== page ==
Carlucci v. Chapa, No. 17-50025 (5th Cir. 2018)

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Justia Opinion Summary

Plaintiff filed suit against officials and medical personnel at a federal correctional institution, alleging that defendants were deliberately indifferent to his serious medical needs. The Fifth Circuit vacated the claim of deliberate indifference to plaintiff's serious medical needs in violation of the Eighth Amendment where plaintiff's allegations of severe physical pain and denial of recommended dental treatment were sufficient to state a plausible claim for relief; vacated the district court's awarding of plaintiff a strike under 28 U.S.C. 1915(g); and affirmed the dismissal of plaintiff's claim that defendants violated the Due Process Clause where the Eighth Amendment was relevant to claims of the denial of medical care. Finally, the court denied plaintiff's motion for appointment of counsel.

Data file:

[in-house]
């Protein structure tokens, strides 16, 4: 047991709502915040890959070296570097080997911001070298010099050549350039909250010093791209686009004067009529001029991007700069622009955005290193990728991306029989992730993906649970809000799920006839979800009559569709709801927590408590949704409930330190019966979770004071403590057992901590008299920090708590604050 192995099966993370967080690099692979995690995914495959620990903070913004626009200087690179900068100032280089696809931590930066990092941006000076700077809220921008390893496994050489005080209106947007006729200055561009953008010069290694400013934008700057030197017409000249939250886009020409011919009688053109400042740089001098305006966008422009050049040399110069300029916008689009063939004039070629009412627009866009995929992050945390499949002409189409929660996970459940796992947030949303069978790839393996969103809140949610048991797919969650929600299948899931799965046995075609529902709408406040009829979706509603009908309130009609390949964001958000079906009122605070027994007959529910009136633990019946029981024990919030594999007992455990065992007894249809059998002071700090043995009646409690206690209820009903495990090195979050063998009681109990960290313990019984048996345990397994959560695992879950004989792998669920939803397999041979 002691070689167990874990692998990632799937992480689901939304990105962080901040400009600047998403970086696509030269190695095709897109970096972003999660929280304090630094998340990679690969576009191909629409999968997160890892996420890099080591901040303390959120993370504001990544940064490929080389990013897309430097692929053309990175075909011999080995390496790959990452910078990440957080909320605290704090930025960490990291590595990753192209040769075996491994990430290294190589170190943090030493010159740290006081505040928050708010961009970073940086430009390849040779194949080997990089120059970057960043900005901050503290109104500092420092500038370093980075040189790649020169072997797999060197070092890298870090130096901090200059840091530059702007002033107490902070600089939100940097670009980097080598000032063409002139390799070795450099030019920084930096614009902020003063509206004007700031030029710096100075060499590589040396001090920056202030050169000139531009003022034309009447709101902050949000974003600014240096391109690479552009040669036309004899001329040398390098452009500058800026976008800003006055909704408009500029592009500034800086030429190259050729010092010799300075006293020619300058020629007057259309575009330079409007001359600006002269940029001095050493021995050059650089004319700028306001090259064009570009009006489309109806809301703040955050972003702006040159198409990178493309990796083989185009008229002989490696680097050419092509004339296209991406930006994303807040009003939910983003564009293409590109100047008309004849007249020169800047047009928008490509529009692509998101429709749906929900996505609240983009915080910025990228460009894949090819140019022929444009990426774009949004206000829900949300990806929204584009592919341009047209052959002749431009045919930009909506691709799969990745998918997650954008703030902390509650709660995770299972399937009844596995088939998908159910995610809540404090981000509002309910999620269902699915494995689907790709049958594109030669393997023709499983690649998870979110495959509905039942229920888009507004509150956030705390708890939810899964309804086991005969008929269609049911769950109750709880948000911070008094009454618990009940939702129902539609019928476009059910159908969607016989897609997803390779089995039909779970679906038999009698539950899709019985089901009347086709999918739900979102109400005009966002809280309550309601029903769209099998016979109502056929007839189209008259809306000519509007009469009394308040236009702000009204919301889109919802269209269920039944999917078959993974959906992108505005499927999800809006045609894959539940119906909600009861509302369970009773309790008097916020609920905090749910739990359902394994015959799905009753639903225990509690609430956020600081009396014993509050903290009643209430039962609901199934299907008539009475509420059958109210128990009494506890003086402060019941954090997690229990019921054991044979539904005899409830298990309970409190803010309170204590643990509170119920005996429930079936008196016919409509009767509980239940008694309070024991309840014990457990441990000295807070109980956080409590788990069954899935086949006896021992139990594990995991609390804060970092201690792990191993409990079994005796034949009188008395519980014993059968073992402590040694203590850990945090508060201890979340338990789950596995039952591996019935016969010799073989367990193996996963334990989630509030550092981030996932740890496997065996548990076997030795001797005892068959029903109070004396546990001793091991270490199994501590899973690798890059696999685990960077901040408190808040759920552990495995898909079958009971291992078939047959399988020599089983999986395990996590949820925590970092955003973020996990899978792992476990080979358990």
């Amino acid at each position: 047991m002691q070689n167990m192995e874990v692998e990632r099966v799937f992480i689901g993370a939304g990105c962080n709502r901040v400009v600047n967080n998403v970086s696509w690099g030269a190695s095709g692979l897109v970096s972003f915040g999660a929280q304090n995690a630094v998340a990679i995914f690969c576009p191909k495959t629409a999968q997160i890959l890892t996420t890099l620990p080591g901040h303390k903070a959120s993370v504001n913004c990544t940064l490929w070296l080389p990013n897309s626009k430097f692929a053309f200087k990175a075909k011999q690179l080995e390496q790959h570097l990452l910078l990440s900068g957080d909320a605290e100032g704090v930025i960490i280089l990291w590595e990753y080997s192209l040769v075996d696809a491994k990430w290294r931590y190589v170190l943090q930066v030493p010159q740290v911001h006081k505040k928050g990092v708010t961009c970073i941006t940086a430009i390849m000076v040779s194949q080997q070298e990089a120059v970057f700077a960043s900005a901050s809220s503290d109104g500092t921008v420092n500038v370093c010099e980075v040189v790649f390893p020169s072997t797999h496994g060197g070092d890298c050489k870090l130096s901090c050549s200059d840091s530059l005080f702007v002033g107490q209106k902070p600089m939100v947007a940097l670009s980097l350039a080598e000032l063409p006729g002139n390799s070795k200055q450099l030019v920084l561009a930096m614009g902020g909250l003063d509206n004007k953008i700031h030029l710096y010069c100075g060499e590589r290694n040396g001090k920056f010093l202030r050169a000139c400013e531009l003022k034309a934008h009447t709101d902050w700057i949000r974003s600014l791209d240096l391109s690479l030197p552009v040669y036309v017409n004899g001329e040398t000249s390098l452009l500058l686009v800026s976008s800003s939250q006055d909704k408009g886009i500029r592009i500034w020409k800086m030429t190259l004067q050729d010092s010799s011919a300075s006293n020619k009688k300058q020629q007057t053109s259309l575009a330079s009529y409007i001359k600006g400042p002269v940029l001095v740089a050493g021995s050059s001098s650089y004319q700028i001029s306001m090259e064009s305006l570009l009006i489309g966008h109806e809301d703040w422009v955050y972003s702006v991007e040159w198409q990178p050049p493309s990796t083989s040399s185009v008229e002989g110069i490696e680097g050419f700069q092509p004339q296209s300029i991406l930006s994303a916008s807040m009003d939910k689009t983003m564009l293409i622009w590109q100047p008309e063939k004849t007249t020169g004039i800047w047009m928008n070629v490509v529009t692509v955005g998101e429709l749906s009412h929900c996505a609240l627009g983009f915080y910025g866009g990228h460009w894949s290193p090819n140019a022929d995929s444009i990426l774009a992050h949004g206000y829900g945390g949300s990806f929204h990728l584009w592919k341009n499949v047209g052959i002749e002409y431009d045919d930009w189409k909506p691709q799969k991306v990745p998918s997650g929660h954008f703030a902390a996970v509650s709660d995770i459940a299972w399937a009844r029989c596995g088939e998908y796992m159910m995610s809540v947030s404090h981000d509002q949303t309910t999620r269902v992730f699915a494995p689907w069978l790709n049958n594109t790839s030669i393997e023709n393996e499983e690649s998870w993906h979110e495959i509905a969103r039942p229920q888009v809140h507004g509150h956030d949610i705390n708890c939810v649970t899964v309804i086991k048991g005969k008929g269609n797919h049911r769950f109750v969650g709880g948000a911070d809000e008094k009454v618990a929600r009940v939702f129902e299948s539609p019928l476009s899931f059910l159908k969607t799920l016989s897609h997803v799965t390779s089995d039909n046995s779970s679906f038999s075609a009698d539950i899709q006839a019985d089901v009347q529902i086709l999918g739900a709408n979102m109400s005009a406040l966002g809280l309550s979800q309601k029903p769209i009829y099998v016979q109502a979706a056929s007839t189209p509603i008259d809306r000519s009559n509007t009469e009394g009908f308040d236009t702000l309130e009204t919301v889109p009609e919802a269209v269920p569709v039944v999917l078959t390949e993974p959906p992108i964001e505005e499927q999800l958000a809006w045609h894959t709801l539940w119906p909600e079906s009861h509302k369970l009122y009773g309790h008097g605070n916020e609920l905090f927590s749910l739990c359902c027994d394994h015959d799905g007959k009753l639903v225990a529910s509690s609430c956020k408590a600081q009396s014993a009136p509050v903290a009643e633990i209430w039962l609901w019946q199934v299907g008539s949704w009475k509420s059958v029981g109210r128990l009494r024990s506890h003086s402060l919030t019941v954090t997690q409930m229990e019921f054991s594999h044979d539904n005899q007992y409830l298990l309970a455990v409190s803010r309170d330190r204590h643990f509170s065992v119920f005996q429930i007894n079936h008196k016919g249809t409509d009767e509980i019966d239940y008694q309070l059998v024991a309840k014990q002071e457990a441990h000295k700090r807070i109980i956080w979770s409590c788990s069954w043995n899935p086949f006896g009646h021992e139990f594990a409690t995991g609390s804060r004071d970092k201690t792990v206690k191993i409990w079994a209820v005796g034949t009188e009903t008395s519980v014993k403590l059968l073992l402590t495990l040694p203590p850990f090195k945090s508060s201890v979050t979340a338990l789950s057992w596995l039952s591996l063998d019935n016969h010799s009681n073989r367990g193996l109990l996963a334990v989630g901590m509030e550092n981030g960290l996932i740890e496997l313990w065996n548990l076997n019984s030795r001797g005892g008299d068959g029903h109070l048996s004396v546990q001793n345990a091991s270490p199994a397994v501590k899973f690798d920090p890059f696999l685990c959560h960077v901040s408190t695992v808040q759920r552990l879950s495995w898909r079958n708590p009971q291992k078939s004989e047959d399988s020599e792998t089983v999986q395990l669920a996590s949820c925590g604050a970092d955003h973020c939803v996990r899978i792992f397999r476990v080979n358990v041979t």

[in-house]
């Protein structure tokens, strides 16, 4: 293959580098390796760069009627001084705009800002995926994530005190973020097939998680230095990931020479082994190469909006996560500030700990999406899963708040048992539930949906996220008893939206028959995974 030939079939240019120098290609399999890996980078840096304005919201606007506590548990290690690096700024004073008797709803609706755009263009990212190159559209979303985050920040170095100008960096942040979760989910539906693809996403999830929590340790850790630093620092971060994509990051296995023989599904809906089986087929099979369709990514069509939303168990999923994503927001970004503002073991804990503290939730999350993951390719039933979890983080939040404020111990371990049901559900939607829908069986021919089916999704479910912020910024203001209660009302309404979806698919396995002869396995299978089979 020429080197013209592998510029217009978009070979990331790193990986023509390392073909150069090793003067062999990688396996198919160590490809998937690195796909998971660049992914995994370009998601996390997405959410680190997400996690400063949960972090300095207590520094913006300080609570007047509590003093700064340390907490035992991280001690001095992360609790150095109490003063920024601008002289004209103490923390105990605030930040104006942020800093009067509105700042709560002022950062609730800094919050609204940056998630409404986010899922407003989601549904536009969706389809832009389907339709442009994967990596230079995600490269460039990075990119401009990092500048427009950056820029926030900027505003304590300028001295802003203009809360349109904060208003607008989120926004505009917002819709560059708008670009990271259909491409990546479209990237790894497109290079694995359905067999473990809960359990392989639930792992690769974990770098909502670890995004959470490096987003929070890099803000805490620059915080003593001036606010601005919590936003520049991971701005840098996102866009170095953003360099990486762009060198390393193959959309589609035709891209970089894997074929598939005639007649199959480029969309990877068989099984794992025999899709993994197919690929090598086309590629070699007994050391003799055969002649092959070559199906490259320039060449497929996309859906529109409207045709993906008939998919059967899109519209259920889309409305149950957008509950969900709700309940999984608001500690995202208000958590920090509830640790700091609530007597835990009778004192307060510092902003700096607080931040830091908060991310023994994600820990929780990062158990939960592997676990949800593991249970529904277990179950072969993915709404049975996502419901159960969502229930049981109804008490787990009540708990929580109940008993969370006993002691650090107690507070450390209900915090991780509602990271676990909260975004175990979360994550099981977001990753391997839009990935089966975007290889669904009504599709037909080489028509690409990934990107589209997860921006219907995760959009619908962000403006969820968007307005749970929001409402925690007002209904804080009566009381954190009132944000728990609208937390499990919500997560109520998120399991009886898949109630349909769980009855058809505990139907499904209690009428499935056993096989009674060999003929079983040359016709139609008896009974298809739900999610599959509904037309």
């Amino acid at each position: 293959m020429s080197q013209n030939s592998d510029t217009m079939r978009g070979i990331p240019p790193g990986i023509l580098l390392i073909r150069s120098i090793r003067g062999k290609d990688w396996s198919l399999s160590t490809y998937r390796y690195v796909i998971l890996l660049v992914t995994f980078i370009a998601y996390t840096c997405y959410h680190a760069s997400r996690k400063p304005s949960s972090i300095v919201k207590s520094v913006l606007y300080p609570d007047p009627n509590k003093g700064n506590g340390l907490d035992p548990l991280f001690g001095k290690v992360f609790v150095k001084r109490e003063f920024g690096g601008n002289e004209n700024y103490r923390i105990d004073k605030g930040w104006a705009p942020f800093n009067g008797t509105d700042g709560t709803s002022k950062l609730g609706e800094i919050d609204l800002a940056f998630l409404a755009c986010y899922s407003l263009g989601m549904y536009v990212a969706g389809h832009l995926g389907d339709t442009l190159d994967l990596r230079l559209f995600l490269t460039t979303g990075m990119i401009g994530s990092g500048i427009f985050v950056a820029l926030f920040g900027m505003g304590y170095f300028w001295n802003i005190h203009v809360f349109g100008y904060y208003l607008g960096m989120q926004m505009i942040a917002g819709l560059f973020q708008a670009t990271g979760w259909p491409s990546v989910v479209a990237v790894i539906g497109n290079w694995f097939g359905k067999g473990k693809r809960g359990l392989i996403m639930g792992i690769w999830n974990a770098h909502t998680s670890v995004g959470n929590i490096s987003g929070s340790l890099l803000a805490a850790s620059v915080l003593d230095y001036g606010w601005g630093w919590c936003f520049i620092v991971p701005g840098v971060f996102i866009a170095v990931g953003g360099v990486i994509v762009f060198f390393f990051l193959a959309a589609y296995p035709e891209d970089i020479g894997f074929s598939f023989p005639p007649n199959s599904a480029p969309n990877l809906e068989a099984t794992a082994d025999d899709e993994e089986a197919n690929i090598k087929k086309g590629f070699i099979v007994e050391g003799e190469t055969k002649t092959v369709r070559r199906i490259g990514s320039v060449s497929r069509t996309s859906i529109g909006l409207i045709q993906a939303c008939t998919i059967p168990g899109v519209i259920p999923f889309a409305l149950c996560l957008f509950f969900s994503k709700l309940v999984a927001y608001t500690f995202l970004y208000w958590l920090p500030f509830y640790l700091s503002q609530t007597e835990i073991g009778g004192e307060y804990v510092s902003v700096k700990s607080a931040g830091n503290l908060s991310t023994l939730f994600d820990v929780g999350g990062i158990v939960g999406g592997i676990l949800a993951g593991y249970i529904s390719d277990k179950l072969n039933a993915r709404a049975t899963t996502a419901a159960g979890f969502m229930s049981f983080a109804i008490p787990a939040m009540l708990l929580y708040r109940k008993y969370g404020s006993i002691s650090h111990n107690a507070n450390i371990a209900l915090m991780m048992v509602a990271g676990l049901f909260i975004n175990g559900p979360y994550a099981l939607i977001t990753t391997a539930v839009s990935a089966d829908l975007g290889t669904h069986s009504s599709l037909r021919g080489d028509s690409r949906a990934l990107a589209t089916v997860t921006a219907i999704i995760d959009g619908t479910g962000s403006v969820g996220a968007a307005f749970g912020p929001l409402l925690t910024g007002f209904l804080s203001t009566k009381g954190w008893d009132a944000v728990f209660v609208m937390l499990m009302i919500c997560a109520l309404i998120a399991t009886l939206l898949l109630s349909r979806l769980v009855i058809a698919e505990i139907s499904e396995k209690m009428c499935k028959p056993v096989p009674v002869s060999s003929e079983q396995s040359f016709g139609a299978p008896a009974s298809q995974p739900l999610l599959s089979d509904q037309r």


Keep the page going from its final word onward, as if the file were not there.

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Case: 17-50025 Document: 00514379580 Page: 1 Date Filed: 03/09/2018 IN THE UNITED STATES COURT OF APPEALS FOR THE FIFTH CIRCUIT No. 17-50025 United States Court of Appeals Fifth Circuit FILED March 9, 2018 GINO CARLUCCI, Lyle W. Cayce Clerk Plaintiff - Appellant v. RACHEL CHAPA, Warden, Federal Correctional Institution La Tuna; MR. NILES, Associate Warden, Federal Correctional Institution La Tuna; DR. M. SPRINGER, D.D.S.; DR. THOMAS, D.D.S.; R. ACOSTA, Human Resource Coordinator; MR. DUNNINGAN, Human Resources Coordinator, Defendants - Appellees Appeal from the United States District Court for the Western District of Texas Before HIGGINBOTHAM, SOUTHWICK, and COSTA, Circuit Judges. LESLIE H. SOUTHWICK, Circuit Judge: Gino Carlucci filed several claims against officials and medical personnel at a federal correctional institution located in Texas. He alleged that the defendants were deliberately indifferent to his serious medical needs in violation of the Eighth Amendment and the Due Process Clause. The district court dismissed Carlucci’s complaint as frivolous and for failure to state a plausible claim upon which relief could be granted. We AFFIRM in part, VACATE in part, and REMAND for further proceedings. Case: 17-50025 Document: 00514379580 Page: 2 Date Filed: 03/09/2018 No. 17-50025 FACTUAL AND PROCEDURAL BACKGROUND Gino Carlucci was incarcerated at Federal Correctional Institution La Tuna (“FCI La Tuna”) located in Anthony, Texas. Carlucci suffers from temporomandibular joint disorder (“TMJD”), which causes pain and dysfunction of the jaw. He alleges that because of his TMJD he “experience[d] very violent jaw popping and the right side of [his] teeth were hitting really bad.” In February 2013, one of Carlucci’s front teeth cracked and broke off. He was sent directly to the dental clinic, where Dr. Springer concluded that nothing could be done and recommended pulling the tooth. Carlucci disagreed. Instead, Carlucci glued the broken tooth back in place. This self-remedy made Carlucci’s bite “extremely uneven,” and several of his front upper teeth began to crack. Carlucci notified Associate Warden Niles and Human Resources Coordinator Dunnigan of his dental problems. 1 They assured Carlucci he would receive care and scheduled an appointment with Dr. Thomas. The appointment was on November 27, 2013. After examining Carlucci’s teeth, Dr. Thomas concluded that the only effective treatment to prevent Carlucci’s teeth from breaking or cracking was “to restore the missing bridge and repair the fractured teeth.” Dr. Thomas further told Carlucci, however, that the Bureau of Prisons “would never authorize” the treatment. In December 2013, Carlucci reported the results of his dental exam to Associate Warden Niles, who told Carlucci he was working to resolve this problem. Carlucci also filed a claim for an administrative remedy but allegedly received no response. In January 2014, Carlucci met again with Niles and Dunnigan, who again told Carlucci that they were trying to have his dental problems Carlucci does not include Niles and Dunnigan’s first names in his complaint, and the court is unable to locate their first names anywhere in the record. 1 2 Case: 17-50025 Document: 00514379580 Page: 3 Date Filed: 03/09/2018 No. 17-50025 addressed. In February 2014, Carlucci received a bite-guard from Dr. Thomas. While he was waiting for a response to his administrative remedy claim, Carlucci learned that Niles and Dunnigan had both retired. In December 2014, Carlucci met with the new Human Resources Coordinator, Acosta. The next day, Acosta advised Carlucci to start the administrative remedy process. Carlucci said “he had already completed the administrative remedy process and the next step was to file an action in court to seek a remedy.” This angered Acosta, who responded, “If you file a lawsuit I am just going to say that you never went to your dentist appointments and it[’]s your fault that you[’]r[e] not receiving dental care.” On June 4, 2015, Carlucci sued Warden Rachel Chapa, Former Associate Warden Niles, Former Human Resources Coordinator Dunnigan, Human Resources Coordinator Acosta, Dr. Springer, and Dr. Thomas under Bivens v. Six Unknown Named Agents of Federal Bureau of Narcotics, 403 U.S. 388 (1971). In his complaint, Carlucci asserted three grounds for relief: (1) the defendants were deliberately indifferent to his medical needs in violation of the Eighth Amendment; (2) the defendants intentionally caused him wanton pain and suffering by failing to treat his serious medical needs in violation of the Eighth Amendment; and (3) the defendants failed to provide him necessary medical treatment in violation of his due process rights under the Fifth Amendment. In a report and recommendation, the magistrate judge assigned to the case recommended a sua sponte dismissal of Carlucci’s complaint under 28 U.S.C. § 1915A as frivolous and for failure to state a claim. The district court overruled Carlucci’s objections, adopted the magistrate judge’s recommendation, dismissed the complaint, and awarded Carlucci a strike under 28 U.S.C. § 1915(g). Carlucci timely appealed. 3 Case: 17-50025 Document: 00514379580 Page: 4 Date Filed: 03/09/2018 No. 17-50025 DISCUSSION The standard of review is de novo for a claim dismissed under 28 U.S.C. § 1915A(b)(1), which allows a district court to dismiss an in forma pauperis prisoner’s civil right claim sua sponte if the complaint is frivolous, malicious, or fails to state a claim upon which relief may be granted. Green v. Atkinson, 623 F.3d 278, 280 (5th Cir. 2010). We review the facts in the light most favorable to the non-moving party. Id. A complaint that “lacks an arguable basis either in law or in fact” is frivolous. Neitzke v. Williams, 490 U.S. 319, 325 (1989). The complaint has no arguable basis in law if it “alleges the violation of a legal interest which clearly does not exist.” McCormick v. Stalder, 105 F.3d 1059, 1061 (5th Cir. 1997). To avoid dismissal for failure to state a claim, the complaint must allege “enough facts to state a claim to relief that is plausible on its face.” Bell Atl. Corp. v. Twombly, 550 U.S. 544, 570 (2007). The factual allegations must “raise a right to relief above the speculative level.” Id. at 555. “A claim has facial plausibility when the plaintiff pleads factual content that allows the court to draw the reasonable inference that the defendant is liable for the misconduct alleged.” Ashcroft v. Iqbal, 556 U.S. 662, 678 (2009) (citing Twombly, 550 U.S. at 556). If a complaint is written pro se, we are to give it a liberal construction. Estelle v. Gamble, 429 U.S. 97, 106 (1976). Carlucci, proceeding pro se, raises two issues in this appeal: (1) the district court erred in dismissing his complaint for failing to state a claim upon which relief could be granted; and (2) the district court erred in classifying his complaint as a strike under Section 1915(g). Carlucci asserts that his allegations were sufficient for his Bivens claim to proceed. In certain factual scenarios, there is an implied right to recover damages against a federal actor for violation of a constitutional right. See Bivens, 403 U.S. at 389. Although the factual scenarios allowing recovery should be 4 Case: 17-50025 Document: 00514379580 Page: 5 Date Filed: 03/09/2018 No. 17-50025 narrowly construed, there is an implied right of action against a federal actor who shows deliberate indifference to a prisoner’s serious medical needs in violation of the Eighth Amendment. Ziglar v. Abbasi, 137 S. Ct. 1843, 1856– 57 (2017). The denial or delay of treatment for serious medical needs violates the Eighth Amendment, which prohibits cruel and unusual punishment. See Estelle, 429 U.S. at 101. To show a violation of the Eighth Amendment, the plaintiff must prove: (1) “objective exposure to a substantial risk of serious harm”; and (2) “that prison officials acted or failed to act with deliberate indifference to that risk.” Gobert v. Caldwell, 463 F.3d 339, 345–46 (5th Cir. 2006). A prison official violates the Eighth Amendment when he shows deliberate indifference to a prisoner’s serious medical needs, which equates to the “unnecessary and wanton infliction of pain.” Gregg v. Georgia, 428 U.S. 153, 173 (1976). We have defined “a serious medical need” as “one for which treatment has been recommended or for which the need is so apparent that even laymen would recognize that care is required.” Gobert, 463 F.3d at 345 n.12. Further, when “balancing the needs of the prisoner against the burden on the penal system, the district court should be mindful that the essential test is one of medical necessity and not one simply of desirability.” Woodall v. Foti, 648 F.2d 268, 272 (5th Cir. Unit A 1981). To prevail on a claim for deliberate indifference, the plaintiff must show that a federal actor denied him treatment, ignored his complaints, knowingly treated him incorrectly, or otherwise evidenced a wanton disregard for his serious medical needs. Domino v. Texas Dep’t of Criminal Justice, 239 F.3d 752, 756 (5th Cir. 2001). A disagreement about the recommended medical treatment is generally not sufficient to show deliberate indifference, but the denial of recommended medical treatment is often sufficient to show deliberate indifference. See Gobert, 463 F.3d at 346; Woodall, 648 F.2d at 272. A delay 5 Case: 17-50025 Document: 00514379580 Page: 6 Date Filed: 03/09/2018 No. 17-50025 in medical treatment that results in substantial harm can constitute deliberate indifference. Mendoza v. Lynaugh, 989 F.2d 191, 195 (5th Cir. 1993). Carlucci argues that he was exposed to a substantial risk of harm because his teeth were cracking and breaking. The magistrate judge found that Carlucci showed a substantial risk of serious harm, and the district court adopted this finding. Carlucci argues that the defendants acted with deliberate indifference because they knew of his serious medical need yet failed to provide adequate care. The magistrate judge and district court concluded otherwise, holding that Carlucci had not pled “deliberate indifference because his claims amount to nothing more than a disagreement with the type of dental treatment” that the defendants offered to provide. The magistrate judge wrote that “Carlucci declined to have any of []his teeth removed, even though it would resolve[] the issue of his injured front teeth, because he preferred the restoration of his missing bridge.” This reading of Carlucci’s complaint does not construe the facts in the light most favorable to Carlucci, which is the standard that must be applied to his complaint. In his complaint, Carlucci alleged that Dr. “Thomas performed a radiograph of Plaintiff[’]s teeth that revealed several fractures, he explained that . . . all of the teeth that are hitting will eventually break or crack and the only way to stop this . . . is to restore the missing bridge and repair the fractured teeth.” Carlucci’s allegation is that the dentist recommended restoring his bridge and repairing the fractured teeth. He did not claim that the dentist recommended pulling the teeth and Carlucci disagreed. The nature of Carlucci’s claims are similar to some we have previously considered and deemed sufficient. In one case, a dentist recommended pulling a prisoner’s teeth but informed the prisoner that the operation could not be done because it was not authorized. Thompson v. Williams, 56 F.3d 1385, 1385 (5th Cir. 1995) (unpublished). We wrote that “[u]nder certain circumstances, 6 Case: 17-50025 Document: 00514379580 Page: 7 Date Filed: 03/09/2018 No. 17-50025 allegations of deliberate indifference may be shown when prison officials deny an inmate recommended treatment by medical professionals.” Id. (quoting Payne v. Lynaugh, 843 F.2d 177, 178 (5th Cir. 1988)). We held that “Thompson has stated a claim of denial of medical care under the Eighth Amendment[.]” Id. Similarly, we also once held that a plaintiff stated a plausible claim for relief when he alleged that he suffered severe physical pain yet the prison officials failed to provide him with dentures to alleviate that pain. Huffman v. Linthicum, 265 F. App’x 162, 163 (5th Cir. 2008). We agree with the reasoning and analysis from Thompson and Huffman. Like the plaintiff in Thompson, Carlucci alleged that he was denied medically recommended treatment. In his complaint, Carlucci claimed Dr. Thomas recommended that a dentist “restore the missing bridge and repair the fractured teeth.” Carlucci also alleged he never received such treatment. Carlucci said he suffered “extreme pain,” that “four to five front upper teeth were begin[n]ing to crack,” and that he suffered permanent physical injury. These are claims similar to those in Huffman, 265 F. App’x at 163. Carlucci’s allegations of severe physical pain and denial of recommended dental treatment are sufficient to state a plausible claim for relief. The district court cited one of this court’s opinions to support that Carlucci failed to state a claim upon which relief could be granted because a prisoner is not entitled to restorative treatment. See McQueen v. Karr, 54 F. App’x 406 (5th Cir. 2002). In McQueen, though, the plaintiff preferred an alternative to the recommended treatment. Instead of having his teeth pulled, which was the recommended dental procedure, the plaintiff wanted “more expensive restorative treatment.” Id. Carlucci alleges that he wants the recommended dental procedure, not a preferred alternative treatment. Without expressing an opinion on the merits of his claim, we vacate and remand on Carlucci’s claim of deliberate indifference to his serious medical 7 Case: 17-50025 Document: 00514379580 Page: 8 Date Filed: 03/09/2018 No. 17-50025 needs in violation of the Eighth Amendment. We therefore also vacate the district court’s awarding Carlucci a strike under 28 U.S.C. § 1915(g). We affirm the district court’s dismissal of the claim that the defendants violated the Due Process Clause. It is the Eighth Amendment that is relevant to claims of the denial of medical care. Whitley v. Albers, 475 U.S. 312, 327 (1986). In the prison context, “the Due Process Clause affords . . . no greater protection than does the Cruel and Unusual Punishments Clause.” Id. Carlucci’s motion for appointment of counsel is denied. AFFIRMED in part, VACATED in part, and REMANDED for further proceedings. MOTION DENIED. 8